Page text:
What underlying fundamental trends can indicate that a company might be in decline? When we see a declining return on capital employed (ROCE) in conjunction with a declining base of capital employed, that's often how a mature business shows signs of aging. Basically the company is earning less on its investments and it is also reducing its total assets. Having said that, after a brief look, MEDNAX (NYSE:MD) we aren't filled with optimism, but let's investigate further.
What is Return On Capital Employed (ROCE)?
For those that aren't sure what ROCE is, it measures the amount of pre-tax profits a company can generate from the capital employed in its business. Analysts use this formula to calculate it for MEDNAX:
Return on Capital Employed = Earnings Before Interest and Tax (EBIT) ÷ (Total Assets - Current Liabilities)
0.083 = US$184m ÷ (US$2.6b - US$351m) (Based on the trailing twelve months to June 2021).
Thus, MEDNAX has an ROCE of 8.3%. Ultimately, that's a low return and it under-performs the Healthcare industry average of 12%.NYSE:MD Return on Capital Employed October 5th 2021
In the above chart we have measured MEDNAX's prior ROCE against its prior performance, but the future is arguably more important. If you're interested, you can view the analysts predictions in our free report on analyst forecasts for the company.
What Can We Tell From MEDNAX's ROCE Trend?
The trend of ROCE at MEDNAX is showing some signs of weakness. Unfortunately, returns have declined substantially over the last five years to the 8.3% we see today. On top of that, the business is utilizing 50% less capital within its operations. The combination of lower ROCE and less capital employed can indicate that a business is likely to be facing some competitive headwinds or seeing an erosion to its moat. Typically businesses that exhibit these characteristics aren't the ones that tend to multiply over the long term, because statistically speaking, they've already gone through the growth phase of their life cycle.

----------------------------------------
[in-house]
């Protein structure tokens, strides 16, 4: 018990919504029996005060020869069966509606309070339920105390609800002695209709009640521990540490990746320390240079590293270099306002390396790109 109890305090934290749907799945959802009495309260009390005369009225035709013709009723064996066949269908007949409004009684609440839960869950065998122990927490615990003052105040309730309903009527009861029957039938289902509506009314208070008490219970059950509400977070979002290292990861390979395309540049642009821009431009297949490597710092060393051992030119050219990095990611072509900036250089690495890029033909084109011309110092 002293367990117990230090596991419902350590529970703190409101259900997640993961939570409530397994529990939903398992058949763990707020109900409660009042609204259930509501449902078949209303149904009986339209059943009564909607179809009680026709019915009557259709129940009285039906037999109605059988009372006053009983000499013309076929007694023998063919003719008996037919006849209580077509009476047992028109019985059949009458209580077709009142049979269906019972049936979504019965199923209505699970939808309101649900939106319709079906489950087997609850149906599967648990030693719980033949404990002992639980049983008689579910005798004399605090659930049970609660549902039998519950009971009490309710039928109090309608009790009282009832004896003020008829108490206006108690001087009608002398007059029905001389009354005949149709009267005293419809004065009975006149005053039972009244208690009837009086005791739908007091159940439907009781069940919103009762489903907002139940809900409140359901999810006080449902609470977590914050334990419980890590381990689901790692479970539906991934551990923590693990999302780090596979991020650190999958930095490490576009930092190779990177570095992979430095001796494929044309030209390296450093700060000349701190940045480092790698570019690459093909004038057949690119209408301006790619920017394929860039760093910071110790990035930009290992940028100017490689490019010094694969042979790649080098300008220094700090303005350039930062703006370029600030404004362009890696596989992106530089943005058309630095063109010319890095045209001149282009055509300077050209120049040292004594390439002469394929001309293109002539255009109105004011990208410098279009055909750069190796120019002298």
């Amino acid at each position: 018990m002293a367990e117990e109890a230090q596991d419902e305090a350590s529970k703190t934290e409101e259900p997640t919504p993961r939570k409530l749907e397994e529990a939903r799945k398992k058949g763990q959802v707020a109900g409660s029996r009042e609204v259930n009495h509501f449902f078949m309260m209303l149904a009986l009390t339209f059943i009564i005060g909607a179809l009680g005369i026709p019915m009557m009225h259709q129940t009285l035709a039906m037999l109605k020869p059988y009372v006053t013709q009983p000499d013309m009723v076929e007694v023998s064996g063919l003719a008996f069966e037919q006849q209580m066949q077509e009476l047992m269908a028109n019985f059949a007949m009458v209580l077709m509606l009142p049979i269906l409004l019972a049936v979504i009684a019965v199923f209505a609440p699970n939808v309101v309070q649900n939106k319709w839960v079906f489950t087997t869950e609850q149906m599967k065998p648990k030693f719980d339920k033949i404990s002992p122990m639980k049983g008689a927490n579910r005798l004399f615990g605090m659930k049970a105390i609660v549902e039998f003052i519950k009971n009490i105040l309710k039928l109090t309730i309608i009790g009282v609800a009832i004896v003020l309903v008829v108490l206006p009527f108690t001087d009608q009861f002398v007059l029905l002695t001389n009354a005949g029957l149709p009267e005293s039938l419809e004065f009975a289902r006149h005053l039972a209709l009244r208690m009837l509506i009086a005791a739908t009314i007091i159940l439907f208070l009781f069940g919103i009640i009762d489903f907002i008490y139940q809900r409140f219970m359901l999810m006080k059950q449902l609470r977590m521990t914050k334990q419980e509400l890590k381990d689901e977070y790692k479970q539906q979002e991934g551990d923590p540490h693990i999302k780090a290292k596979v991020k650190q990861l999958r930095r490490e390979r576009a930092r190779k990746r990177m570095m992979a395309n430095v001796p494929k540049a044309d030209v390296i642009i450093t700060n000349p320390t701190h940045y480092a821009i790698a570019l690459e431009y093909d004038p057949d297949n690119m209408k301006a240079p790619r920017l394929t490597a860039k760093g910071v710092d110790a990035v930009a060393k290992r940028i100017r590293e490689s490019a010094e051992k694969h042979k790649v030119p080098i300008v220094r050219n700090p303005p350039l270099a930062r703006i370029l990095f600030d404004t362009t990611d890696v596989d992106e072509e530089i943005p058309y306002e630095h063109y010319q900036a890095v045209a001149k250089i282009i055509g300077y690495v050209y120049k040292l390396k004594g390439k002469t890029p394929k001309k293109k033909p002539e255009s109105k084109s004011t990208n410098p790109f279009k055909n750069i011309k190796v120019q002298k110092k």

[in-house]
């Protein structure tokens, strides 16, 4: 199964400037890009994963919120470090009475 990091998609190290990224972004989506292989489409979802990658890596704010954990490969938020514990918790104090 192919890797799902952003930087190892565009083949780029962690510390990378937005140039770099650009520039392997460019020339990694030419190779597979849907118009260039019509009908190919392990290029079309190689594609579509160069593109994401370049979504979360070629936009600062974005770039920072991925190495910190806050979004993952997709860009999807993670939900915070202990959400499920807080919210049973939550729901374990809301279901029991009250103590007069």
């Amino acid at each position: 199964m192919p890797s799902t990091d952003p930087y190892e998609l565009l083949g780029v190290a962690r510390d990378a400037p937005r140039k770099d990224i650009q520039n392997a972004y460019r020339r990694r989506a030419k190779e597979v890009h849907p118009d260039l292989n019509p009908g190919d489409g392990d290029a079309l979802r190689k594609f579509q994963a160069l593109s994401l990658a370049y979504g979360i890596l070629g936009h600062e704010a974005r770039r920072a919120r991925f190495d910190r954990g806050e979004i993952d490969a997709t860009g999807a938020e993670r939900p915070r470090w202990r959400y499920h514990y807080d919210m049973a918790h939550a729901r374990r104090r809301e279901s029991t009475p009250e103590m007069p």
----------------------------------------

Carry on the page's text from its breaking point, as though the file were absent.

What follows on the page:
In summary, it's unfortunate that MEDNAX is shrinking its capital base and also generating lower returns. It should come as no surprise then that the stock has fallen 58% over the last five years, so it looks like investors are recognizing these changes. Unless there is a shift to a more positive trajectory in these metrics, we would look elsewhere.
MEDNAX does come with some risks though, we found 3 warning signs in our investment analysis, and 1 of those is a bit unpleasant...
While MEDNAX may not currently earn the highest returns, we've compiled a list of companies that currently earn more than 25% return on equity. Check out this free list here.
This article by Simply Wall St is general in nature. We provide commentary based on historical data and analyst forecasts only using an unbiased methodology and our articles are not intended to be financial advice. It does not constitute a recommendation to buy or sell any stock, and does not take account of your objectives, or your financial situation. We aim to bring you long-term focused analysis driven by fundamental data. Note that our analysis may not factor in the latest price-sensitive company announcements or qualitative material. Simply Wall St has no position in any stocks mentioned.
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